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South Korea to test the vote based on Blockchain before the integration with online voting


Blockchain of South Korea



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The blockchain vote could soon become a reality in South Korea if experimentation on a system based on distributed register technology will prove to be effective.

According to The Korea Times, the development of the blockchain voting system will be completed in December. The system devised by the South Korean National Electoral Commission and the Ministry of Science and ICT aims to improve the security and reliability of online voting services.

"We expect the voting system based on blockchain to increase the reliability of the vote.The ministry will continue to support the application of blockchain technology to actively use it in areas that require reliability," said Kim Jeong-won, an official of the Ministry of Science and ICT.

In addition to preventing the falsification of votes, it is expected that the system based on blockchain allows candidates and observers to access the data. For the Ministry of Science and ICT, the system will be applied at all stages of online voting. Depending on how the trial takes place, the ministry and the electoral body will integrate it with the South Korea online voting system known as K-Voting.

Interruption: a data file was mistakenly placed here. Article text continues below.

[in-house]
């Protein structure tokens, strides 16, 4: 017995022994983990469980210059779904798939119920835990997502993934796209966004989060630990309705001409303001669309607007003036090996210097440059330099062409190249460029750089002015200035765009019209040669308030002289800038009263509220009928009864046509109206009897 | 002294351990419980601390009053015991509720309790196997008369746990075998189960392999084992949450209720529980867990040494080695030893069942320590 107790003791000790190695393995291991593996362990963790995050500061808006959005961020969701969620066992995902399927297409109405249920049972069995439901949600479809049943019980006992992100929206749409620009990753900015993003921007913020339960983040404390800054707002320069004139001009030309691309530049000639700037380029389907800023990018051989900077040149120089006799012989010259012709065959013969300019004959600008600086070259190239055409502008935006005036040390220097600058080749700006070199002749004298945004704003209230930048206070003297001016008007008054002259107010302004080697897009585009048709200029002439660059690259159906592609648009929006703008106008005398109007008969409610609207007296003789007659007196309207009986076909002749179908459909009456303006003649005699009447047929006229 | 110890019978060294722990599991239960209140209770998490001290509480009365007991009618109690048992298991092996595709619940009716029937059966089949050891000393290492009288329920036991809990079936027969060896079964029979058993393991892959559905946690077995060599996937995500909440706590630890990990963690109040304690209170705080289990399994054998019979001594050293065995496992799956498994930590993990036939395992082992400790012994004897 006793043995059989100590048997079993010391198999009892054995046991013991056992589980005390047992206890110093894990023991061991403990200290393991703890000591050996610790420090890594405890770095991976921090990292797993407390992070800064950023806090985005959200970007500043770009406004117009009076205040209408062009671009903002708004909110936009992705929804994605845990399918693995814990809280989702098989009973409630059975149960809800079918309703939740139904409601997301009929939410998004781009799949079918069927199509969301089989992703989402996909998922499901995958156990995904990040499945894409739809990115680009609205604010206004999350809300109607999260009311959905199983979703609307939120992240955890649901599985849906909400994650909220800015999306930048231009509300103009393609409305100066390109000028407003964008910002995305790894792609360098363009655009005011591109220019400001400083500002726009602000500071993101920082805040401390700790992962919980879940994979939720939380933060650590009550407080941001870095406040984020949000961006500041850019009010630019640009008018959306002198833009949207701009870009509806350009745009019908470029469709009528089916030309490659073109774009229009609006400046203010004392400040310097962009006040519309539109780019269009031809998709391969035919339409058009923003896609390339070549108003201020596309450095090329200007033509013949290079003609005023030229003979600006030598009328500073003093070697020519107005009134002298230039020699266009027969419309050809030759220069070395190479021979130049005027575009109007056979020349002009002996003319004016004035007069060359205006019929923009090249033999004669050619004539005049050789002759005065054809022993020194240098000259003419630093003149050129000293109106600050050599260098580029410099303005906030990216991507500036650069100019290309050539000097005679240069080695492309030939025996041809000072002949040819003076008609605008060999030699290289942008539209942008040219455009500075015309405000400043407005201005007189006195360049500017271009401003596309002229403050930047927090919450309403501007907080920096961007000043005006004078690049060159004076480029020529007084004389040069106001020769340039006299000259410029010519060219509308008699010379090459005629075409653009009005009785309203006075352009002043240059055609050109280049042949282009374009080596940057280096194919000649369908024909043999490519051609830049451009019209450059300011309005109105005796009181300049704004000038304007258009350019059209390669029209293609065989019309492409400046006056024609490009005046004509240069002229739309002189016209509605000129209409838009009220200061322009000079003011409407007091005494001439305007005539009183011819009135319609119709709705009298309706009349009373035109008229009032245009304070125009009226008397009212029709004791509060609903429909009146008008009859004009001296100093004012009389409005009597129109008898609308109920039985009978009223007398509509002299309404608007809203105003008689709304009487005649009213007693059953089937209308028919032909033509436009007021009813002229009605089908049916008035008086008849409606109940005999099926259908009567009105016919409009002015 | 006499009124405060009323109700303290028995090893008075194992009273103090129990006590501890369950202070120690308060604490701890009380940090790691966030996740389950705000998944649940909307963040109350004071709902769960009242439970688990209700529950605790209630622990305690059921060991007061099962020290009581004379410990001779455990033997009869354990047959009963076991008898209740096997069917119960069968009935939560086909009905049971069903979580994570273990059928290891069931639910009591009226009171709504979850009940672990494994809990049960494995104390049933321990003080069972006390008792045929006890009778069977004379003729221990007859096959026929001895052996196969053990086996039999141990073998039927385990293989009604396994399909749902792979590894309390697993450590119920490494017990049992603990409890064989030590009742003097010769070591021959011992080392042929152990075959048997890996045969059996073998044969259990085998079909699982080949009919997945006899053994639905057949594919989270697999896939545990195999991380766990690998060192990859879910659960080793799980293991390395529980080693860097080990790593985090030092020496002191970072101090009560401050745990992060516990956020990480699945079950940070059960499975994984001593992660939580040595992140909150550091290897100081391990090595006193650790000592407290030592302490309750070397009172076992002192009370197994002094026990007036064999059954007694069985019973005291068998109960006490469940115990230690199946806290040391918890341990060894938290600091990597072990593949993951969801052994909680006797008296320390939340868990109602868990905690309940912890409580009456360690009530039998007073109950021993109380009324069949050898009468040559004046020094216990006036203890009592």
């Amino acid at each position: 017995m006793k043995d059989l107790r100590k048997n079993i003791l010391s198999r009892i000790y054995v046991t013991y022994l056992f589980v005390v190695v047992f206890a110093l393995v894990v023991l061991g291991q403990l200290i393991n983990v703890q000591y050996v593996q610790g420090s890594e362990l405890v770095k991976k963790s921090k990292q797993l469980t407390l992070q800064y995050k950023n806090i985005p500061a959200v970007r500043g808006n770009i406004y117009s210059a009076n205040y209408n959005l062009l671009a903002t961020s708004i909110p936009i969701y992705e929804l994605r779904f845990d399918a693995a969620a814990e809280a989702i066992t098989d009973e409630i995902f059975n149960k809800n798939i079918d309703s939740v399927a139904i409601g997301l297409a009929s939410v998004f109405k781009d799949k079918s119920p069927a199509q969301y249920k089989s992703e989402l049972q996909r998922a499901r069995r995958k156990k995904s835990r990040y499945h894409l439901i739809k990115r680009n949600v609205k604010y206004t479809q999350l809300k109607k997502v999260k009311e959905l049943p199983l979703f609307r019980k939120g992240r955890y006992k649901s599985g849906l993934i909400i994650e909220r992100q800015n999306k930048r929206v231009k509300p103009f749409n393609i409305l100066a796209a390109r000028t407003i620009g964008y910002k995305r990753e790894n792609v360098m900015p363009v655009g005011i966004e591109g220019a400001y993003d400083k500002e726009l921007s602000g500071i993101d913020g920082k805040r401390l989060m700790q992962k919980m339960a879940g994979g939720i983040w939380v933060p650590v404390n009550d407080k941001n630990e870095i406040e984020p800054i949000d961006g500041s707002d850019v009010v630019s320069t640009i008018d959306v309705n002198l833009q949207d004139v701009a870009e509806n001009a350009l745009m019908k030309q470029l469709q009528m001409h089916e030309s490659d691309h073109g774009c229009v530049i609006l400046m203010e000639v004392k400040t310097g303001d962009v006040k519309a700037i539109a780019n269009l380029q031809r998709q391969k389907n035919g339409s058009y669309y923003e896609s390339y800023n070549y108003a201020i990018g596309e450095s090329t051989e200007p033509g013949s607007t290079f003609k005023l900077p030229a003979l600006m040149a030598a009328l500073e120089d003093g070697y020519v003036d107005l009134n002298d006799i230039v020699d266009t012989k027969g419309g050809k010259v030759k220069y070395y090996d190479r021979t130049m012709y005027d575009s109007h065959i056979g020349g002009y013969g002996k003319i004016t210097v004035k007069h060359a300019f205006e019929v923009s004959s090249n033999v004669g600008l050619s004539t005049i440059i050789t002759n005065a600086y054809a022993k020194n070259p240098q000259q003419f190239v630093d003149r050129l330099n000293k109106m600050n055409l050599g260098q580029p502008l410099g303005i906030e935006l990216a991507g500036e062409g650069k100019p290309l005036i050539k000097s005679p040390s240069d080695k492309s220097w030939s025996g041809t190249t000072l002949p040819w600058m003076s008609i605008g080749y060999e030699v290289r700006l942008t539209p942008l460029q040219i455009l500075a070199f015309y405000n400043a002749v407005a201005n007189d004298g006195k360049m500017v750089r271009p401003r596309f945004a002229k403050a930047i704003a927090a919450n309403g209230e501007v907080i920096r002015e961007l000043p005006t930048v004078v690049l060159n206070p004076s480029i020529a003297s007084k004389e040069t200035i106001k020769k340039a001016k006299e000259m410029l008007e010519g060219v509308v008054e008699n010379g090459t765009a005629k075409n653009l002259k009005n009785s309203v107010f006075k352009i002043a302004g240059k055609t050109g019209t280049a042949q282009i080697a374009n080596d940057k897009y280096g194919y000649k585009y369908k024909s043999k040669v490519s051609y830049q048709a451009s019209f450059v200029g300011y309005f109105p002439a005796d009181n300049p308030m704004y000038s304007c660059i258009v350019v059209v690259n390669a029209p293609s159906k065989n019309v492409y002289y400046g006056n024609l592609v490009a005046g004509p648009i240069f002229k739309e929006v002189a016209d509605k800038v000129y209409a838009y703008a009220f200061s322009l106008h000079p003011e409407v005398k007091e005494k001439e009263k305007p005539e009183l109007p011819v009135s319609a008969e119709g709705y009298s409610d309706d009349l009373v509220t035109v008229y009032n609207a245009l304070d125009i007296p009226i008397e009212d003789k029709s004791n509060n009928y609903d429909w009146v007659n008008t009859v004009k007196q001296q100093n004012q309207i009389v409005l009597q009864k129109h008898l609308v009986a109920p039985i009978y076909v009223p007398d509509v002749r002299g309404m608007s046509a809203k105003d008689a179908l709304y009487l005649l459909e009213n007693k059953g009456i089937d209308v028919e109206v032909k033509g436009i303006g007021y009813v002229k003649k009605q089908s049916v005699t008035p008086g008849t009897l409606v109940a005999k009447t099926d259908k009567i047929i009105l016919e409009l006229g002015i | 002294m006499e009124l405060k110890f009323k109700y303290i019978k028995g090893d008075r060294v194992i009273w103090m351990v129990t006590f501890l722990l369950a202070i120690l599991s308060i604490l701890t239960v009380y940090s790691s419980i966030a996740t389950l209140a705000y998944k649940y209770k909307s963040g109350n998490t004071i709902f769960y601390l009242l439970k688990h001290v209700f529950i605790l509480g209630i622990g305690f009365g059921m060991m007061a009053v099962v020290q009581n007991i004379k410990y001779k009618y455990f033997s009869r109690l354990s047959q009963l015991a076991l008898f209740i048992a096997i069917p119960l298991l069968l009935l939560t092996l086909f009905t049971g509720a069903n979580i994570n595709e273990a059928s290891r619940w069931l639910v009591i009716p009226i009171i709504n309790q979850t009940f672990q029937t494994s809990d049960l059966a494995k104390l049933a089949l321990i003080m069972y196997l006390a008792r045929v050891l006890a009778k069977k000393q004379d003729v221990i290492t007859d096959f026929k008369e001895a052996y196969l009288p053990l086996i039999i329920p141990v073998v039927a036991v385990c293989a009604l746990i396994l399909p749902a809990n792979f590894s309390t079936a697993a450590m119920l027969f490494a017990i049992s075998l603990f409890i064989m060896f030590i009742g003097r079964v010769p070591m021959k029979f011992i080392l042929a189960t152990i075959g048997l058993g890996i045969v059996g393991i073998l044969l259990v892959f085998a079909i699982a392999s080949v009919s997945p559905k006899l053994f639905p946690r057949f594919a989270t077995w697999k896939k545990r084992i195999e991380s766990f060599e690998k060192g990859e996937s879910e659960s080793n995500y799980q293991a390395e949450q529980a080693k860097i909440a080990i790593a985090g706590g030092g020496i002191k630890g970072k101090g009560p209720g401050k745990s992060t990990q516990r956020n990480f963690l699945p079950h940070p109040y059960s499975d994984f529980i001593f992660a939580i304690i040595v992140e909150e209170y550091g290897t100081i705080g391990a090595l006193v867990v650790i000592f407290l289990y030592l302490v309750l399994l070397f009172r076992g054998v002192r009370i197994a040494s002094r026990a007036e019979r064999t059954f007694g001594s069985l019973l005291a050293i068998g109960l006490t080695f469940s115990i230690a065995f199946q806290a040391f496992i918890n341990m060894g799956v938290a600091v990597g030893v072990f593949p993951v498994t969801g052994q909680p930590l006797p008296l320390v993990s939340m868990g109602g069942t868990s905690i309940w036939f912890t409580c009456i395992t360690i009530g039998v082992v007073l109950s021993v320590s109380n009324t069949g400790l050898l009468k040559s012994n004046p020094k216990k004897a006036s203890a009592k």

Participation of the community in the allocation of resources

It is not the first time that blockchain-based voting in South Korea is being tested. In March of last year, the country's Gyeonggi-do province used a blockchain-based voting system to decide which community projects to prioritize the budget.

The initiative was, however, small-scale as only about 9,000 residents participated. This did not stop provincial officials from predicting the revolutionary blockchain technology they will have on the world.

"Blockchains will change the world in just a few years just like smart-phones, we can integrate the limits of representative democracy with some direct democracy systems using blockchains, the technology of the fourth industrial revolution," said Nam Kyung-pil, official of the Gyeonggi-do provincial government, reported by CCN at the time.

US Midterms

Other places where blockchain-based voting has been tested on a small scale include the state of West Virginia in the United States After announcing in April that it would offer the blockchain-based vote to Western Virginians stationed as foreign personnel military during the elections of Midterm, the state successfully obtained in recent surveys with nearly 150 foreign-based voters using the system.

Despite the enthusiasm shown for blockchain-based voting, there have been reservations in some circles. Some of the concerns include the fact that there is a possibility that their voting choices will be de-anonymized in the future and then become available to the public.

Furthermore, it was suggested that blockchain-based voting would increase the likelihood of buying votes as it would be possible to check whether a voter who was corrupted voted on the basis of the "agreement". With the voting booths, it is unlikely because only the voter knows the choices he has made.

Shutterstock foreground image.

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